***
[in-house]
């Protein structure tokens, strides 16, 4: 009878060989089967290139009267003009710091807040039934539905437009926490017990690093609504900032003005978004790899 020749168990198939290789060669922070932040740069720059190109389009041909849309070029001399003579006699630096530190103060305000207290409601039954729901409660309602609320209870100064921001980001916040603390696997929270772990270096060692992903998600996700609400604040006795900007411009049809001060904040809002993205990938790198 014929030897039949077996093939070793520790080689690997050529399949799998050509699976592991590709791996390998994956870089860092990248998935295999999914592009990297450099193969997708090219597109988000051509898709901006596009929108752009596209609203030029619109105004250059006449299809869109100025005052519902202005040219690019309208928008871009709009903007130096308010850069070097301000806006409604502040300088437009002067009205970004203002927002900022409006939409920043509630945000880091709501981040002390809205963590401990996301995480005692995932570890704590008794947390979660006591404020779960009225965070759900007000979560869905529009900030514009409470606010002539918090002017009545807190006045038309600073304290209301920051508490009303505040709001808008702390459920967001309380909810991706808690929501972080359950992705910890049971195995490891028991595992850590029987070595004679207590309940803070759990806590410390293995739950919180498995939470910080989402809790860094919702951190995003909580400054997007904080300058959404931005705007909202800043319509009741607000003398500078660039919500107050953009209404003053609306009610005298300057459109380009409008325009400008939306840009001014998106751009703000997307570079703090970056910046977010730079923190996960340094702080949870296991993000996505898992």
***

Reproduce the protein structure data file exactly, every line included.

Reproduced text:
[in-house]
């Protein structure tokens, strides 16, 4: 009878060989089967290139009267003009710091807040039934539905437009926490017990690093609504900032003005978004790899 020749168990198939290789060669922070932040740069720059190109389009041909849309070029001399003579006699630096530190103060305000207290409601039954729901409660309602609320209870100064921001980001916040603390696997929270772990270096060692992903998600996700609400604040006795900007411009049809001060904040809002993205990938790198 014929030897039949077996093939070793520790080689690997050529399949799998050509699976592991590709791996390998994956870089860092990248998935295999999914592009990297450099193969997708090219597109988000051509898709901006596009929108752009596209609203030029619109105004250059006449299809869109100025005052519902202005040219690019309208928008871009709009903007130096308010850069070097301000806006409604502040300088437009002067009205970004203002927002900022409006939409920043509630945000880091709501981040002390809205963590401990996301995480005692995932570890704590008794947390979660006591404020779960009225965070759900007000979560869905529009900030514009409470606010002539918090002017009545807190006045038309600073304290209301920051508490009303505040709001808008702390459920967001309380909810991706808690929501972080359950992705910890049971195995490891028991595992850590029987070595004679207590309940803070759990806590410390293995739950919180498995939470910080989402809790860094919702951190995003909580400054997007904080300058959404931005705007909202800043319509009741607000003398500078660039919500107050953009209404003053609306009610005298300057459109380009409008325009400008939306840009001014998106751009703000997307570079703090970056910046977010730079923190996960340094702080949870296991993000996505898992």